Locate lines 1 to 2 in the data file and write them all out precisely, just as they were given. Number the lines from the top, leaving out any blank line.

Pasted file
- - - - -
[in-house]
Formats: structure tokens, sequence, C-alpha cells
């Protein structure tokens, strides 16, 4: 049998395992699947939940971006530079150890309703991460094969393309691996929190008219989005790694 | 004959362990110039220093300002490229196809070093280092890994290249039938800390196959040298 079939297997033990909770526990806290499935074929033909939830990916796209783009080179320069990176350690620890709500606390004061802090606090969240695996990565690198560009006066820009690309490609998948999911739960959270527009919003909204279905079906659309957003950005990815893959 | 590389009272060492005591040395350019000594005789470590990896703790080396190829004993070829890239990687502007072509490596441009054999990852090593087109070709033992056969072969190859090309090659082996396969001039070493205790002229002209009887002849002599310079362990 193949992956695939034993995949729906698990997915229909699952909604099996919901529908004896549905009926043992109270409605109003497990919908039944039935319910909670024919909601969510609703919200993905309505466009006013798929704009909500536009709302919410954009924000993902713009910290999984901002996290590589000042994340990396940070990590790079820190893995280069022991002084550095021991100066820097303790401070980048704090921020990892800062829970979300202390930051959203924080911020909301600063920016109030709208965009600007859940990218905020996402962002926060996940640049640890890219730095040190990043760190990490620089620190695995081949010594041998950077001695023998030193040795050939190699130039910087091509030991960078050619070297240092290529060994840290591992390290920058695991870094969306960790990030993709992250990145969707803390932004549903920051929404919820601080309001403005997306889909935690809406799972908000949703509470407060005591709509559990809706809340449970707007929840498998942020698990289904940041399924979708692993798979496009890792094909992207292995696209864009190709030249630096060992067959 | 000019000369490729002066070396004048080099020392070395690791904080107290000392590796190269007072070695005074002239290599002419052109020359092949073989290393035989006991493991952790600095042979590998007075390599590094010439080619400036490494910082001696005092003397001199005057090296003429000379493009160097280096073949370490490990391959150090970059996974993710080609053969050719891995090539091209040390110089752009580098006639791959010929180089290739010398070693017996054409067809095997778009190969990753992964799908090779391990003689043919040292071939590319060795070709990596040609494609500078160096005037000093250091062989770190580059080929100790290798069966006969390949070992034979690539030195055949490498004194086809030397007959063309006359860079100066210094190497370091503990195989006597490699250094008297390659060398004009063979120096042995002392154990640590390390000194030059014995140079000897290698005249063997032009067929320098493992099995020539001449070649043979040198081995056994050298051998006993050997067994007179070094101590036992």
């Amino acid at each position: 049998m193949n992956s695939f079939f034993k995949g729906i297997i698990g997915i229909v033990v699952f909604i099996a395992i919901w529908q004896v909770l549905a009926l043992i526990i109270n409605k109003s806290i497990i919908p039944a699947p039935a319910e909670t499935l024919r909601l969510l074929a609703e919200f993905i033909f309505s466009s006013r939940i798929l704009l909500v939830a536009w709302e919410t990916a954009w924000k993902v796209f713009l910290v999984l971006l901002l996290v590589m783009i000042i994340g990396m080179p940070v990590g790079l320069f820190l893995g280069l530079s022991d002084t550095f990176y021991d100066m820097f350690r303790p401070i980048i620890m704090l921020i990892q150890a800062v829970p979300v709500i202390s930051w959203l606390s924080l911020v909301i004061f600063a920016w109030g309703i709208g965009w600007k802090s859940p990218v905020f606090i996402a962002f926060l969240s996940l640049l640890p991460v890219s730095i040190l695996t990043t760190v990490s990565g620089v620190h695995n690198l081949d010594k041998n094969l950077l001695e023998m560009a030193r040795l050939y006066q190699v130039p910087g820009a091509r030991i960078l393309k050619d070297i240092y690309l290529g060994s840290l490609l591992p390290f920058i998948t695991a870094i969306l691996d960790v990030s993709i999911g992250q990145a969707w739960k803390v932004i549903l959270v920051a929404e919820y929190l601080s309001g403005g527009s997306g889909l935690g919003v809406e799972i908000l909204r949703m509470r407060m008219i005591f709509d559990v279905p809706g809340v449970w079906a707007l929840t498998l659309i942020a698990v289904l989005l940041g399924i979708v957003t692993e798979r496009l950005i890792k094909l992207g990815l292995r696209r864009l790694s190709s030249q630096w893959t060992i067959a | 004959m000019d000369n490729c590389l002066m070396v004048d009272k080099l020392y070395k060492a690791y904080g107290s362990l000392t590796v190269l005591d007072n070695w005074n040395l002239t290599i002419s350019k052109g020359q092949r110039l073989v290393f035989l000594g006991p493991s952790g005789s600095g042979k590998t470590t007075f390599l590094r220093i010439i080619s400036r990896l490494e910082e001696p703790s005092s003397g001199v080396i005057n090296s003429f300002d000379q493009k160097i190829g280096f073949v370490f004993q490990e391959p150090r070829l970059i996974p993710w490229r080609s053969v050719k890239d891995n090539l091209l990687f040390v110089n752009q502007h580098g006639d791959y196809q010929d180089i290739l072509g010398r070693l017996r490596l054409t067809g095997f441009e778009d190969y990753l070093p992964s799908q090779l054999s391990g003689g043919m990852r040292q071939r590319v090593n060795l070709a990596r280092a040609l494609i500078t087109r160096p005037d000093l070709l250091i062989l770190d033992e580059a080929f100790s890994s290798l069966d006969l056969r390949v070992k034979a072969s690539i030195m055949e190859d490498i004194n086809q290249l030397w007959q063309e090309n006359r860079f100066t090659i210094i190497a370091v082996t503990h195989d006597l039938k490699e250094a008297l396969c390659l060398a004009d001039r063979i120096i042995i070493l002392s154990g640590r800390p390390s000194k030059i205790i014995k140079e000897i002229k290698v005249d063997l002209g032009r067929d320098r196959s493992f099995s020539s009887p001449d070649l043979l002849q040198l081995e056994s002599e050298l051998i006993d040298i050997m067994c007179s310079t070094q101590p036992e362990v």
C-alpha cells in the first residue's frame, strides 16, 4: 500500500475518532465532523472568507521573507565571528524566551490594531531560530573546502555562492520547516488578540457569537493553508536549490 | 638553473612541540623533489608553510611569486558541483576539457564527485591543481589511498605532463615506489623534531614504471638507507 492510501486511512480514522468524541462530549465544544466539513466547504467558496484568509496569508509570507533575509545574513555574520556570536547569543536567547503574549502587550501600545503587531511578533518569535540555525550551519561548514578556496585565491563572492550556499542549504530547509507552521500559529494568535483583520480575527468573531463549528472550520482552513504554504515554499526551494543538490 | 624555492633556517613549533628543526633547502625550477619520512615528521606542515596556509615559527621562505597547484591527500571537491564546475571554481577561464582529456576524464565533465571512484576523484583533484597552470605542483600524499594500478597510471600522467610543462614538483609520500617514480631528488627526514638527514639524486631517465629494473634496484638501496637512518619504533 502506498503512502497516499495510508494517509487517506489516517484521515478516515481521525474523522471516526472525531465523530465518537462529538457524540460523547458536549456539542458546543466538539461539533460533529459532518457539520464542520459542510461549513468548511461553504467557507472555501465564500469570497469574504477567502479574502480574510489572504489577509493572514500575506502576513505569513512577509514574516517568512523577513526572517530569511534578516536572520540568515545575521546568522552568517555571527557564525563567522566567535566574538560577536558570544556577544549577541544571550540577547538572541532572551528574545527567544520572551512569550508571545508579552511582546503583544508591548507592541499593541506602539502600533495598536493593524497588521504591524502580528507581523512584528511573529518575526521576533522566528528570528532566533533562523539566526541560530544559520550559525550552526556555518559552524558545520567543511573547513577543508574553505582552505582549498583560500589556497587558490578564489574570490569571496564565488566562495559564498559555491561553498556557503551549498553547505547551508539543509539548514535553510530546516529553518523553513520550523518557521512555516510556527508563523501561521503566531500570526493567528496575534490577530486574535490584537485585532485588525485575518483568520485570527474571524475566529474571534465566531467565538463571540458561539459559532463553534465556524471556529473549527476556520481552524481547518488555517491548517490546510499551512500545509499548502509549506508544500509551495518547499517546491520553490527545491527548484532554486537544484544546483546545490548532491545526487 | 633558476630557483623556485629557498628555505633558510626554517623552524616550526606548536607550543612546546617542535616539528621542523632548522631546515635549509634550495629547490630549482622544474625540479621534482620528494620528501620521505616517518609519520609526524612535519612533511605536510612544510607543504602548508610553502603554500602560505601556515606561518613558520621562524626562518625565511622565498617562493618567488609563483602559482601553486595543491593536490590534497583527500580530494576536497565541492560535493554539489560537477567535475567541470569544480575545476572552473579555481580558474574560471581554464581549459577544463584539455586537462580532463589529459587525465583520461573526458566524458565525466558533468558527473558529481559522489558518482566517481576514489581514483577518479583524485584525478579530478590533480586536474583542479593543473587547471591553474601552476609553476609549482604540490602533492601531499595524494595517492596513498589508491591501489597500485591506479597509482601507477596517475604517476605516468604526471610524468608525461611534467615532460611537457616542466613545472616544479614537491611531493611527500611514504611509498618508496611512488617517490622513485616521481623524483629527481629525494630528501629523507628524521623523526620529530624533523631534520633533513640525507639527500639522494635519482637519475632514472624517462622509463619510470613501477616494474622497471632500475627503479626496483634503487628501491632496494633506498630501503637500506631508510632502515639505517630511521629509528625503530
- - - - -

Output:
[in-house]
Formats: structure tokens, sequence, C-alpha cells